of the manner in which schools are sown broadcast in Ontario, and on
understanding the system of education adopted here, and the nature of
the tuition given, "I wish that I in my time had had only the tenth
part of the schooling which is given to the boys and girls in Canada."
Let me tell you what lately brought home to my mind, in the most
striking way, the consideration and care the Canadians bestow upon
their schools. At the great Paris Exhibition this year, where the
things in which each nation took an especial pride were paraded before
the eyes of the world, the space allotted to Canada was largely
occupied with the books, the atlases, and the furniture of all kinds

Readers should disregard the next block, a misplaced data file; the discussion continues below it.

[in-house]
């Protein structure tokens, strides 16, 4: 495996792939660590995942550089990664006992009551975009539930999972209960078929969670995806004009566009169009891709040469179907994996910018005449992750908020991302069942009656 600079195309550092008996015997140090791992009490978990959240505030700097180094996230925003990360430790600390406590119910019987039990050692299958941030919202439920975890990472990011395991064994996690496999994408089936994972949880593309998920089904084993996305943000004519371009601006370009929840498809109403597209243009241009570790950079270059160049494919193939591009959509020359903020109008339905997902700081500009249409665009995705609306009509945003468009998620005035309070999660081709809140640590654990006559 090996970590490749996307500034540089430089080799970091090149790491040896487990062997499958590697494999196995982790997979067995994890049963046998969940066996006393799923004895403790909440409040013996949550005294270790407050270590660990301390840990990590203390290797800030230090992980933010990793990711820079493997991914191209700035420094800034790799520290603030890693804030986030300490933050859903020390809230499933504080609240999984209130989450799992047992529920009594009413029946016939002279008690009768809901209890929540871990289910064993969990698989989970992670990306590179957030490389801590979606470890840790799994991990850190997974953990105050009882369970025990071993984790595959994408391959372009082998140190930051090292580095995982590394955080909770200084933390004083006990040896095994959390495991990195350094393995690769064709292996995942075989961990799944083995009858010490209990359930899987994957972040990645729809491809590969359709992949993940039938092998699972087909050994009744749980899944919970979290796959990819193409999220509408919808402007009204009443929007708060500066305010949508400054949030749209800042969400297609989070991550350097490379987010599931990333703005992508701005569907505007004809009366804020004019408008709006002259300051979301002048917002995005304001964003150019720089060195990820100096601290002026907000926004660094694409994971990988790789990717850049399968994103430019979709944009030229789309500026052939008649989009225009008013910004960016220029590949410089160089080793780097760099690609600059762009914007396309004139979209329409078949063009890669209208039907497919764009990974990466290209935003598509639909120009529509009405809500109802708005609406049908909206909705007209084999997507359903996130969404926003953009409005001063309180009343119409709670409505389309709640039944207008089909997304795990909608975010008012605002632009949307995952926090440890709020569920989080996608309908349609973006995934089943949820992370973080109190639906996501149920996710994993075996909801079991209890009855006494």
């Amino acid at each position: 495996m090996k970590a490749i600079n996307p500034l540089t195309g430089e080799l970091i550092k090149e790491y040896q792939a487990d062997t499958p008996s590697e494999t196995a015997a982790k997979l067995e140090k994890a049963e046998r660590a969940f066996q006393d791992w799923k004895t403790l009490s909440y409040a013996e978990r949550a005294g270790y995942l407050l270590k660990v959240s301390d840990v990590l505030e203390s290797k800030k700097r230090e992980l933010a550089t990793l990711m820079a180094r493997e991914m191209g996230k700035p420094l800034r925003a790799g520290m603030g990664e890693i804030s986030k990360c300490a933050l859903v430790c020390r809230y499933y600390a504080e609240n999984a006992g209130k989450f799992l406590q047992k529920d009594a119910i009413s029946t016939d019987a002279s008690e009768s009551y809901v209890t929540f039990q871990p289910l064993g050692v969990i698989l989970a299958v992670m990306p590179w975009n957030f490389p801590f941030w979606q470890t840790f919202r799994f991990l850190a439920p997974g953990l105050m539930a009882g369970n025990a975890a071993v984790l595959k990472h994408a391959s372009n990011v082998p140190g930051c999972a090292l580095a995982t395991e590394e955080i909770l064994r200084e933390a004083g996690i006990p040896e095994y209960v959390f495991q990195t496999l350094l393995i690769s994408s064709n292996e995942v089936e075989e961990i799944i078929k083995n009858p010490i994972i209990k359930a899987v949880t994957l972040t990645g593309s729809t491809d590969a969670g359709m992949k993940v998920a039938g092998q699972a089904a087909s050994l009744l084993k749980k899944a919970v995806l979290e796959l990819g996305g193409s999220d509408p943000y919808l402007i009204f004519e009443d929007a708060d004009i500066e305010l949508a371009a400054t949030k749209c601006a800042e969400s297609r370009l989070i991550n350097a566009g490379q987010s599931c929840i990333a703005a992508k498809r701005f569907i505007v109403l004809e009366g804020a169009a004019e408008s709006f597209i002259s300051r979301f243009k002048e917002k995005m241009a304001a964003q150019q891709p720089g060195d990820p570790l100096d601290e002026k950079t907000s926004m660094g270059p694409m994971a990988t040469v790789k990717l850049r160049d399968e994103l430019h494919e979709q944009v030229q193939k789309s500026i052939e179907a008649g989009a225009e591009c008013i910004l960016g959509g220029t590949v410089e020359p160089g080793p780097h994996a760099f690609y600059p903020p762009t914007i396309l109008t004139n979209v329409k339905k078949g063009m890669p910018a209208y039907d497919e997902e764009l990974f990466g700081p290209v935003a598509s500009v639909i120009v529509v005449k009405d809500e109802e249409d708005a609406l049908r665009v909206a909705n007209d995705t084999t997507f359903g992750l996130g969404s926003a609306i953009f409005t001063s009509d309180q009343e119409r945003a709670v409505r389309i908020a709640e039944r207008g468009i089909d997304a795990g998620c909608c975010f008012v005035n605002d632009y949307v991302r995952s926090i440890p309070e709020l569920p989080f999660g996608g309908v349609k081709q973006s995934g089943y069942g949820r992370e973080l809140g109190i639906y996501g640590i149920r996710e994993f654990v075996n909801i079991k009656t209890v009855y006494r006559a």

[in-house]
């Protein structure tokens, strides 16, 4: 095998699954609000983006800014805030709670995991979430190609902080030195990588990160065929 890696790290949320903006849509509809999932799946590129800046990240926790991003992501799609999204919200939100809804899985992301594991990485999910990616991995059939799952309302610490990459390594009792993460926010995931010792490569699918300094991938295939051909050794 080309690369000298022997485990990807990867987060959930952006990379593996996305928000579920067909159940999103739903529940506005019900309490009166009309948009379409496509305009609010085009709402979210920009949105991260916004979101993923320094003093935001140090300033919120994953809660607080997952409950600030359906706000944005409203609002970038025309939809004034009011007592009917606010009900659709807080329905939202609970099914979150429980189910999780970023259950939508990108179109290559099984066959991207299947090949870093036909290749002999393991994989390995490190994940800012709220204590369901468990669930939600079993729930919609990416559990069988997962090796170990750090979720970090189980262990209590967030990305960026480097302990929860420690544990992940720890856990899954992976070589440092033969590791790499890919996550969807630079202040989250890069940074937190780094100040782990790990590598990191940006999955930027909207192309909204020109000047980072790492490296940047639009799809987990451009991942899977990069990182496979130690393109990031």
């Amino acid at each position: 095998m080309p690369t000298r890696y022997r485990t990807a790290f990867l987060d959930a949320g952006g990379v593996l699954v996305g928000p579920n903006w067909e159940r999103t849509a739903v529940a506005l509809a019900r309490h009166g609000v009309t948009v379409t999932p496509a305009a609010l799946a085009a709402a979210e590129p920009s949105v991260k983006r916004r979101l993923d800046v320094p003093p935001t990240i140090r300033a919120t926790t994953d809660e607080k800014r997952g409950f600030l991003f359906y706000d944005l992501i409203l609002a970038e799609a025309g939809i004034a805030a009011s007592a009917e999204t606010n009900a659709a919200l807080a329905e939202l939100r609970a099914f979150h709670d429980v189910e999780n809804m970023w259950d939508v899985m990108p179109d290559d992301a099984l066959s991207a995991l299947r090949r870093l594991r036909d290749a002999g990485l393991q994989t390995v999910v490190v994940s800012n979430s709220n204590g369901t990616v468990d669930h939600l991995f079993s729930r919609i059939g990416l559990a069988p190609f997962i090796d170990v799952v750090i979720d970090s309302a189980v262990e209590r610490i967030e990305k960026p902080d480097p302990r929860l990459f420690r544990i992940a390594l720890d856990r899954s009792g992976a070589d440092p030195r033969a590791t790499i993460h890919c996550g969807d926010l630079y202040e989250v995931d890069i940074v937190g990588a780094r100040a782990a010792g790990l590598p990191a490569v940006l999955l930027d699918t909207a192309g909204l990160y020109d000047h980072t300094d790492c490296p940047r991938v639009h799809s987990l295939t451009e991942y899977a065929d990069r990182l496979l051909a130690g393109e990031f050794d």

used here in the schools, while no other country seemed to have thought
of exhibiting anything of the kind. It was remarked how wise it was of
this young country to show these things, for it told the world that she
does not only invite to her fair and untilled lands the self-reliant
and honest among the crowded populations of Europe, but it told how
well the sons of the emigrant, as well as of the resident, were cared
for, and educated in the Provinces of the Dominion. I am afraid that
with many of the books shown at Paris, our young friends are much
better acquainted than many of us, their elders, can now pretend to be;
and I am sure that many of the clever young Canadians whom you see
before you, could give us, whose learning has become rusty, many a bit
of knowledge which might still stand us in good stead. The exhibition